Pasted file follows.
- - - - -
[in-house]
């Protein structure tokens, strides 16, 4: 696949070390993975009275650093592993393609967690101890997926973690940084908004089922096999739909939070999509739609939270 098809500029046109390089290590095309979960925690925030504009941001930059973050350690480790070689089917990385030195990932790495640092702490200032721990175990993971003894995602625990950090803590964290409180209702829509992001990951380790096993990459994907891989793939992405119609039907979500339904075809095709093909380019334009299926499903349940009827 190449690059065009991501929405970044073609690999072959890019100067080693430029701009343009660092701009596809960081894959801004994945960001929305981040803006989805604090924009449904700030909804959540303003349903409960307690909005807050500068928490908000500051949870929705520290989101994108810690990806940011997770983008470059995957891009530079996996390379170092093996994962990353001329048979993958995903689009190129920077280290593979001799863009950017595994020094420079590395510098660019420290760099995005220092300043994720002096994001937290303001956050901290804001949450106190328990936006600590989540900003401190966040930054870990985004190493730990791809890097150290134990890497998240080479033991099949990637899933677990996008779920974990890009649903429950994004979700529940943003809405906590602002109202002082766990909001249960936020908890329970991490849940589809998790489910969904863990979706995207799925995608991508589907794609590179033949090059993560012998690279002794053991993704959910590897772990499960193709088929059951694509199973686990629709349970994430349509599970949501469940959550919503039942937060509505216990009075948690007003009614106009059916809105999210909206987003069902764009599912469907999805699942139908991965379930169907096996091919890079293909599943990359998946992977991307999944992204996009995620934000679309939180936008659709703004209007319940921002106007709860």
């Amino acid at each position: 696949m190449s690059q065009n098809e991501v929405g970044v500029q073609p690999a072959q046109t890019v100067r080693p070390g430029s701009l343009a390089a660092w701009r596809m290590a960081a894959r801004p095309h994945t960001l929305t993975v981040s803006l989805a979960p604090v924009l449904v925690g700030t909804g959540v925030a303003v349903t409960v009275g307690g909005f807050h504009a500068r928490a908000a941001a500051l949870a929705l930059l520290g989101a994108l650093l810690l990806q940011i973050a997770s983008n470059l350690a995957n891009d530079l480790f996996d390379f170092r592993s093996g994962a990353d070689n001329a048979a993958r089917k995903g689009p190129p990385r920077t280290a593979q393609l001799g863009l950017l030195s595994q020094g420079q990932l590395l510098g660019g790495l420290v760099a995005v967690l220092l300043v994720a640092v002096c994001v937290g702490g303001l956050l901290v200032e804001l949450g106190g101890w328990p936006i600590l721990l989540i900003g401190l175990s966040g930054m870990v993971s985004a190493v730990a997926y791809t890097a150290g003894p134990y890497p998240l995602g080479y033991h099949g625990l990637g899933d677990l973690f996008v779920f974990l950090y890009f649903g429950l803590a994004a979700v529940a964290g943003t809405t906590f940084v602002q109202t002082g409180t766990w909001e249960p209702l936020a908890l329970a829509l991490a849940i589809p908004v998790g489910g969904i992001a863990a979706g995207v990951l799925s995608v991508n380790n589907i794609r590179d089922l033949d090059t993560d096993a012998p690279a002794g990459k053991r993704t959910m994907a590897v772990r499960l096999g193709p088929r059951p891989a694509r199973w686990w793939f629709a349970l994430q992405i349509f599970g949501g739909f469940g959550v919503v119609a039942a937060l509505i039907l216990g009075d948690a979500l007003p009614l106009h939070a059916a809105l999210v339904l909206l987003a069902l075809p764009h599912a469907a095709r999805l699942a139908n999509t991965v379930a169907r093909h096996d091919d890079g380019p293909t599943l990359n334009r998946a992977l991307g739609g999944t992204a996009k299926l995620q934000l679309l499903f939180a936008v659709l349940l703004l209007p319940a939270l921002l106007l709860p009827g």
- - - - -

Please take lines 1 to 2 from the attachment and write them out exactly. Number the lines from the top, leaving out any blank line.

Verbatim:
[in-house]
């Protein structure tokens, strides 16, 4: 696949070390993975009275650093592993393609967690101890997926973690940084908004089922096999739909939070999509739609939270 098809500029046109390089290590095309979960925690925030504009941001930059973050350690480790070689089917990385030195990932790495640092702490200032721990175990993971003894995602625990950090803590964290409180209702829509992001990951380790096993990459994907891989793939992405119609039907979500339904075809095709093909380019334009299926499903349940009827 190449690059065009991501929405970044073609690999072959890019100067080693430029701009343009660092701009596809960081894959801004994945960001929305981040803006989805604090924009449904700030909804959540303003349903409960307690909005807050500068928490908000500051949870929705520290989101994108810690990806940011997770983008470059995957891009530079996996390379170092093996994962990353001329048979993958995903689009190129920077280290593979001799863009950017595994020094420079590395510098660019420290760099995005220092300043994720002096994001937290303001956050901290804001949450106190328990936006600590989540900003401190966040930054870990985004190493730990791809890097150290134990890497998240080479033991099949990637899933677990996008779920974990890009649903429950994004979700529940943003809405906590602002109202002082766990909001249960936020908890329970991490849940589809998790489910969904863990979706995207799925995608991508589907794609590179033949090059993560012998690279002794053991993704959910590897772990499960193709088929059951694509199973686990629709349970994430349509599970949501469940959550919503039942937060509505216990009075948690007003009614106009059916809105999210909206987003069902764009599912469907999805699942139908991965379930169907096996091919890079293909599943990359998946992977991307999944992204996009995620934000679309939180936008659709703004209007319940921002106007709860």